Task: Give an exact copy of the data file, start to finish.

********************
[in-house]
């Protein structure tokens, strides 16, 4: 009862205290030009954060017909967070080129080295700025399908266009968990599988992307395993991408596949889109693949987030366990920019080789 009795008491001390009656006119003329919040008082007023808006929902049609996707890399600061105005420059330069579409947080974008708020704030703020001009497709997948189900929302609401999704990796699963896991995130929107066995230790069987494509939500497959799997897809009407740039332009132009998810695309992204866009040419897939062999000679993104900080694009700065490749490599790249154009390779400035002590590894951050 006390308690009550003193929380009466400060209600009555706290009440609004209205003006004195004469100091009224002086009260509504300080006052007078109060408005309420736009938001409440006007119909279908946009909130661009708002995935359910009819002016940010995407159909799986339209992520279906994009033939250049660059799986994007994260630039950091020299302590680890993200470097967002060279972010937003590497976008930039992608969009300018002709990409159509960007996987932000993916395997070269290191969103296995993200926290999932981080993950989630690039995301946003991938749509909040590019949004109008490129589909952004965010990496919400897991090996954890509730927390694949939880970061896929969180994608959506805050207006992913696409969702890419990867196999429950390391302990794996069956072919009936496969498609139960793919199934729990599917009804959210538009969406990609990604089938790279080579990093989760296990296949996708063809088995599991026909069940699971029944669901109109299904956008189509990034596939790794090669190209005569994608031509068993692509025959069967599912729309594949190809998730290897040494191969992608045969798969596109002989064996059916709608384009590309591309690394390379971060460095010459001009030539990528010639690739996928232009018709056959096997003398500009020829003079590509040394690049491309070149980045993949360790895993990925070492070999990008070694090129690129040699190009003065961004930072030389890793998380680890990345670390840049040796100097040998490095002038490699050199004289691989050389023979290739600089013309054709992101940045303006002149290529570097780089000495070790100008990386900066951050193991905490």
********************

[in-house]
């Protein structure tokens, strides 16, 4: 009862205290030009954060017909967070080129080295700025399908266009968990599988992307395993991408596949889109693949987030366990920019080789 009795008491001390009656006119003329919040008082007023808006929902049609996707890399600061105005420059330069579409947080974008708020704030703020001009497709997948189900929302609401999704990796699963896991995130929107066995230790069987494509939500497959799997897809009407740039332009132009998810695309992204866009040419897939062999000679993104900080694009700065490749490599790249154009390779400035002590590894951050 006390308690009550003193929380009466400060209600009555706290009440609004209205003006004195004469100091009224002086009260509504300080006052007078109060408005309420736009938001409440006007119909279908946009909130661009708002995935359910009819002016940010995407159909799986339209992520279906994009033939250049660059799986994007994260630039950091020299302590680890993200470097967002060279972010937003590497976008930039992608969009300018002709990409159509960007996987932000993916395997070269290191969103296995993200926290999932981080993950989630690039995301946003991938749509909040590019949004109008490129589909952004965010990496919400897991090996954890509730927390694949939880970061896929969180994608959506805050207006992913696409969702890419990867196999429950390391302990794996069956072919009936496969498609139960793919199934729990599917009804959210538009969406990609990604089938790279080579990093989760296990296949996708063809088995599991026909069940699971029944669901109109299904956008189509990034596939790794090669190209005569994608031509068993692509025959069967599912729309594949190809998730290897040494191969992608045969798969596109002989064996059916709608384009590309591309690394390379971060460095010459001009030539990528010639690739996928232009018709056959096997003398500009020829003079590509040394690049491309070149980045993949360790895993990925070492070999990008070694090129690129040699190009003065961004930072030389890793998380680890990345670390840049040796100097040998490095002038490699050199004289691989050389023979290739600089013309054709992101940045303006002149290529570097780089000495070790100008990386900066951050193991905490």